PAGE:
One-Time Pad

Mort Yao

1 Construction

One-time pad (Vernam cipher). Given \(\ell \in \mathbb{Z}^+\) which is the fixed length of the plaintext, define the following encryption scheme \(\Pi=(\mathsf{Gen},\mathsf{Enc},\mathsf{Dec})\):

  • Message space \(\mathcal{M} = \{0,1\}^\ell\).
  • Key space \(\mathcal{K} = \{0,1\}^\ell\).
  • Ciphertext space \(\mathcal{C} = \{0,1\}^\ell\).
  • \(\mathsf{Gen}\) outputs a key \(k \in \mathcal{K}\) according to the uniform distribution.
  • \(\mathsf{Enc}\) takes as input a key \(k \in \mathcal{K}\) and a message \(m \in \mathcal{M}\), and outputs the ciphertext \(c := k \oplus m\).
  • \(\mathsf{Dec}\) takes as input a key \(k \in \mathcal{K}\) and a ciphertext \(c \in \mathcal{C}\), and outputs the message \(m := k \oplus c\).
where \(\oplus\) denotes the bitwise exclusive-or (XOR) of two binary strings. Since \[\begin{align*} \mathsf{Dec}_k(\mathsf{Enc}_k(m)) &= k \oplus (k \oplus m) \\ &= (k \oplus k) \oplus m \\ &= \{0\}^\ell \oplus m \\ &= m \end{align*}\]

this encryption scheme satisfies the correctness requirement.

2 Secrecy and Cryptanalysis

Theorem 2.1. One-time pad is perfectly secret.

Proof. For any \(c \in \mathcal{C}\) and \(m \in \mathcal{M}\), \[\begin{align*} \Pr[C=c | M=m] &= \Pr[\mathsf{Enc}_K(m) = c] \\ &= \Pr[m \oplus K=c] \\ &= \Pr[K=m \oplus c] \\ &= 2^{-\ell} \end{align*}\]

where the last equality holds since the key \(K\) is a uniform \(\ell\)-bit string.

Fix any distribution over \(\mathcal{M}\). For any \(c \in \mathcal{C}\), we have \[\begin{align*} \Pr[C=c] &= \sum_{m' \in \mathcal{M}} \Pr[C=c | M=m'] \cdot \Pr[M=m'] \\ &= 2^{-\ell} \cdot \sum_{m' \in \mathcal{M}} \Pr[M=m'] \\ &= 2^{-\ell} \end{align*}\] Using Bayes’ Theorem: \[\begin{align*} \Pr[M=m | C=c] &= \frac{\Pr[C=c | M=m] \cdot \Pr[M=m]}{\Pr[C=c]} \\ &= \frac{2^{-\ell} \cdot \Pr[M=m]}{2^{-\ell}} \\ &= \Pr[M=m] \end{align*}\]

Therefore, the one-time pad encryption scheme is perfectly secret.

Remark 2.2. In the proof of Theorem 2.1 (perfect secrecy of one-time pad), we assumed that \(\Pr[K = m \oplus c] = 2^{-\ell}\). If the key \(K\) is not a independently, uniformly chosen \(\ell\)-bit string, the equality does not hold. In practice, for the one-time pad to be perfectly secure, it is required that a one-time key is used for each encryption. If the same key is used more than once (in multiple sessions of encryption), then perfect secrecy cannot be guaranteed.

Theoretically, the one-time pad scheme is unbreakable under any cryptanalysis (as long as the key is uniformly chosen every time). When the key is reused, the resulting scheme is sometimes called a two-time pad and it is vulnerable to frequency analysis or other kinds of heuristic attacks. Notice that an adversary who obtains \(c = k \oplus m\) and \(c' = k \oplus m'\) can compute \[c \oplus c' = (k \oplus m) \oplus (k \oplus m') = m \oplus m' \] which is the bitwise exclusive-or of the two messages.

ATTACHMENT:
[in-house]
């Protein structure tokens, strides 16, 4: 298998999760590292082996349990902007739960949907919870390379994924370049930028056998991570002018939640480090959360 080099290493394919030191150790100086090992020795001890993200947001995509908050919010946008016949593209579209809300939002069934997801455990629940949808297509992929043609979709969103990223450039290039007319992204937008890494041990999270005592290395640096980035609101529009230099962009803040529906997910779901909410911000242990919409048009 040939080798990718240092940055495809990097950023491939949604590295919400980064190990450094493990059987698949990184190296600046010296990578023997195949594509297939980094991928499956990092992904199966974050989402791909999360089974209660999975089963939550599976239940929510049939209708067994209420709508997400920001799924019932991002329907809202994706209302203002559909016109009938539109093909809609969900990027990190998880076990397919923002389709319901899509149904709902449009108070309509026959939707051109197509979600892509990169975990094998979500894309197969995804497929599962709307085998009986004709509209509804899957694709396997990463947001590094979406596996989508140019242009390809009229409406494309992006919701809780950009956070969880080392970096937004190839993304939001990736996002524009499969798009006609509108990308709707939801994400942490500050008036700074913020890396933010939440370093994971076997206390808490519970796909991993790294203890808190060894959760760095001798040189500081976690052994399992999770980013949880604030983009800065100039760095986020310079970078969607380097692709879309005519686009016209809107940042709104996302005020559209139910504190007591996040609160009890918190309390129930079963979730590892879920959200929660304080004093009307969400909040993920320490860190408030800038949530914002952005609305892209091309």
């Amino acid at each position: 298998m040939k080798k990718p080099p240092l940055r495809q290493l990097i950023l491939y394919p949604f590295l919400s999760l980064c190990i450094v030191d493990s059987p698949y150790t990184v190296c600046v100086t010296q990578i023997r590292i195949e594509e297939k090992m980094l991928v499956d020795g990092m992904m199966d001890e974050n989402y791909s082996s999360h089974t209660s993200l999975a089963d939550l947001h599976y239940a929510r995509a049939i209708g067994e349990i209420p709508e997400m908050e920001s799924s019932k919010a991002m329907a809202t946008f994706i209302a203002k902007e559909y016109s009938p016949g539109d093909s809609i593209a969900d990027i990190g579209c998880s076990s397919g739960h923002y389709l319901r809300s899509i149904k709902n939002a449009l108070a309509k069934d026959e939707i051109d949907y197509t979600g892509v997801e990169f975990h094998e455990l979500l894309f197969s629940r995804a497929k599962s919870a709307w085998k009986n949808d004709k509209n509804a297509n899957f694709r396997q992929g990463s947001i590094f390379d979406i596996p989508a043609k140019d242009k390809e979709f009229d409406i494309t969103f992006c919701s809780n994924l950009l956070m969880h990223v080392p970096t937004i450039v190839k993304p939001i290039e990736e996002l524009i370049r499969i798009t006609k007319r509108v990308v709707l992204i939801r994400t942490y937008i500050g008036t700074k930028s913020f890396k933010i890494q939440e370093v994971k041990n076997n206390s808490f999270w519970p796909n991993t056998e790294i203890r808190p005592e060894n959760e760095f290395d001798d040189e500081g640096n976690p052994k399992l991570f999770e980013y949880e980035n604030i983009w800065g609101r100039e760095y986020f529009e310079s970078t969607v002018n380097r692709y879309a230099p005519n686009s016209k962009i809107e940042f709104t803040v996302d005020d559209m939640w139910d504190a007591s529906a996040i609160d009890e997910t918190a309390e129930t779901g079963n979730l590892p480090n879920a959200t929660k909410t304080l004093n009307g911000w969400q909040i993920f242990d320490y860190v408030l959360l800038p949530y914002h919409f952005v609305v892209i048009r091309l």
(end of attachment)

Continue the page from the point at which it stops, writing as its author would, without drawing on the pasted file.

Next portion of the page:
Theorem 2.3. One-time pad does not yield indistinguishable multiple encryptions in the presence of an eavesdropper.

Proof. In a multiple-message eavesdropping experiment \(\mathsf{PrivK}^\mathsf{mult}\) where a random bit \(b\) is chosen, consider the following polynomial-time adversary \(\mathcal{A}\):

  1. \(\mathcal{A}\) outputs \(\vec{M}_0 = (m_{0,1}, m_{0,2}) = (\{0\}^\ell, \{0\}^\ell)\) and \(\vec{M}_1 = (m_{1,1}, m_{1,2}) = (\{0\}^\ell, \{1\}^\ell)\).
  2. \(\mathcal{A}\) receives \(\vec{C} = (c_1, c_2)\) which contains two ciphertexts.
    • If \(c_1 = c_2\), \(\mathcal{A}\) outputs \(b' = 0\).
    • Otherwise, \(\mathcal{A}\) outputs \(b' = 1\).

Let \(k\) be the reused key. It is known that \(k \oplus m_{0,1} = k \oplus m_{0,2}\) and \(k \oplus m_{1,1} \neq k \oplus m_{1,2}\). Clearly, \(c_1 = c_2\) if and only if \(b=0\), otherwise \(b=1\). Therefore, the adversary \(\mathcal{A}\) will output \(b'=b\) correctly with probability \(1\).

Theorem 2.4. One-time pad is not CPA-secure.

Proof. Given any pair of plaintext and ciphertext \((m, c)\), the adversary computes \[m \oplus c = m \oplus (k \oplus m) = k \] which is the key.

As shown by Theorem 2.4, it is extremely simple to recover the key used in one-time pad under any attack where an attacker can obtain the plaintext and the ciphertext at the same time (e.g., KPA, CPA, CCA). However, this is rarely a concern in reality, since the one-time key is never supposed to be reused.